I disagree with Hightower.

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Tuesday, March 4, 2014


The central question was: "Should Ukraine maintain close ties to Russia or move closer to the European Union and America?"

For the greatest part of the last 300 years the Crimea has been part of Russia and a hefty majority of its people are Russian.  The last elected government of Ukraine was leaning too far toward Russia to suit the people so they ran him out.  They did not make use of any legal process.  Therefore the current government is of questionable legality.

I do not say this to argue in support of Russian President Putin, but rather to point out that the people currently in charge of Ukraine have badly overplayed their hand and they should also be more restrained.

So - how do things work in the new Post Cold War Nuclear age that we live in? We saw in the dissolution of the Soviet Union the decline of a great power.  Now we shall see how the world handles a great power's attempt to expand.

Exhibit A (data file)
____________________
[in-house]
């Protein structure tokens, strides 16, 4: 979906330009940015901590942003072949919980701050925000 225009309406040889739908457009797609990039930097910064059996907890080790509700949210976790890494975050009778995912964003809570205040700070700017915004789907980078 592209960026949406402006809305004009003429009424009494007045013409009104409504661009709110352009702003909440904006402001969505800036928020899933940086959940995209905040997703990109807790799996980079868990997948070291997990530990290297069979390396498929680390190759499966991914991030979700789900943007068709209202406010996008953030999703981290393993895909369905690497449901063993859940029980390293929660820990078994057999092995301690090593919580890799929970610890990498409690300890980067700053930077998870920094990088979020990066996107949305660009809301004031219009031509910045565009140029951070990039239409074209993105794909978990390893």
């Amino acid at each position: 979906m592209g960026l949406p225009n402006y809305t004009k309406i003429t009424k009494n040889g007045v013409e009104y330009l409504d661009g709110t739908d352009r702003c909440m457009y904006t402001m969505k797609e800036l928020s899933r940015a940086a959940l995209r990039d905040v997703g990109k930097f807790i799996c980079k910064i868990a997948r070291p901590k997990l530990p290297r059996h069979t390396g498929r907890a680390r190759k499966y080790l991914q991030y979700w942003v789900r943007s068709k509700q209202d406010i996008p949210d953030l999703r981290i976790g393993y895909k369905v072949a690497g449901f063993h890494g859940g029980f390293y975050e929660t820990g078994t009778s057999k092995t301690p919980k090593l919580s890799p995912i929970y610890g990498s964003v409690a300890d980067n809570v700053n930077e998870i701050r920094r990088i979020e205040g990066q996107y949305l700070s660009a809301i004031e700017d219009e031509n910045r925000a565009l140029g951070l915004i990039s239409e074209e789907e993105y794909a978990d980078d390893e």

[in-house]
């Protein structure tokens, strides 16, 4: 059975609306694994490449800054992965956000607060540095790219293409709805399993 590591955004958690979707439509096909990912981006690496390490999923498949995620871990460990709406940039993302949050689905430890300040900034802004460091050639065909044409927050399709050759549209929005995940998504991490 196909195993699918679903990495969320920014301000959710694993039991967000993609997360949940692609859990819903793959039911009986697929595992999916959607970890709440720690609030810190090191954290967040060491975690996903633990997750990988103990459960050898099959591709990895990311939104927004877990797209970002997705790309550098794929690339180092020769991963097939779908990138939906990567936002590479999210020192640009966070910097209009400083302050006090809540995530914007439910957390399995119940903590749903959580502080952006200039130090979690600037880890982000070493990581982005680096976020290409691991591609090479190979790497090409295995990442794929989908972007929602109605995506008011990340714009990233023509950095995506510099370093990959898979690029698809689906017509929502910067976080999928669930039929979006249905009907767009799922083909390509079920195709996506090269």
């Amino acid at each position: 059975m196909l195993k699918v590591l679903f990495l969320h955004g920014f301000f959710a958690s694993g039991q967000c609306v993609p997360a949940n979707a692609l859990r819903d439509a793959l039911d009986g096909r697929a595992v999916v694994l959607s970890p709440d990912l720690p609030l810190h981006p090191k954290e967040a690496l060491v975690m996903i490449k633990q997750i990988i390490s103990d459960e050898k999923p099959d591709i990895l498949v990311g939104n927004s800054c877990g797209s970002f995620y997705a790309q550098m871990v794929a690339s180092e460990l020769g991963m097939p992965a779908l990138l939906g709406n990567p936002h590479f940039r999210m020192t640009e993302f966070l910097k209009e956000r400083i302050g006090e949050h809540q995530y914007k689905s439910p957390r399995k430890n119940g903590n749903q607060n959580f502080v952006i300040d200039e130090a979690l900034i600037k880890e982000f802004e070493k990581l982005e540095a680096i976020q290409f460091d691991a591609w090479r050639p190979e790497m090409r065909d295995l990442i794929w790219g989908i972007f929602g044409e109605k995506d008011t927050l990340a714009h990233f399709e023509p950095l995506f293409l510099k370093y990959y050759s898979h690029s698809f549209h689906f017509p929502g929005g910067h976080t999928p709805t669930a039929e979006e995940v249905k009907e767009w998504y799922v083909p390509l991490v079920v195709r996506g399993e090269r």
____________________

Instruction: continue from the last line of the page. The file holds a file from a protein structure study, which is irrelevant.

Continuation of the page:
By a great power I mean one that is too big for military discipline.

PS  I recently watched a few minutes of Rachel Maddow on MSNBC.  She was clearly very impressed (as I have always been) with how well the dissolution of the Soviet Union was handled.  The trading of Ukraine's nukes for assurances of its sovereignty by the US, Britain, and Russia(!!).  I didn't see it all, but in what I saw she never once mentioned that it was the Republican, Bush 41, who very deftly handled our side of that.

1 comment:

  1. An entity (and apparently opponent) that is too large to be disciplined militarily creates an overpowering gut desire for exceptionally perceptive and strong leadership in the West. We shall see.

    I agree that the breakup of the USSR was handled deftly and expertly by Bush 41. Foreign policy is a skill he developed as VP and he deserves a lot of credit.

    While Russia’s military might does not rule out military actions in response to the Crimea situation the prospect sure puts your heart in your throat. The President has stated that he had a 90 minute conversation with Putin over the weekend. That was followed by the de facto military occupation of Crimea on Monday. It seems to me that Putin has calculated the consequences of poking a superpower in the eye and found them acceptable. We “the West” will have to make the same calculation.

    I end with this quote from Sun Tzu – “The supreme art of war is to subdue the enemy without fighting”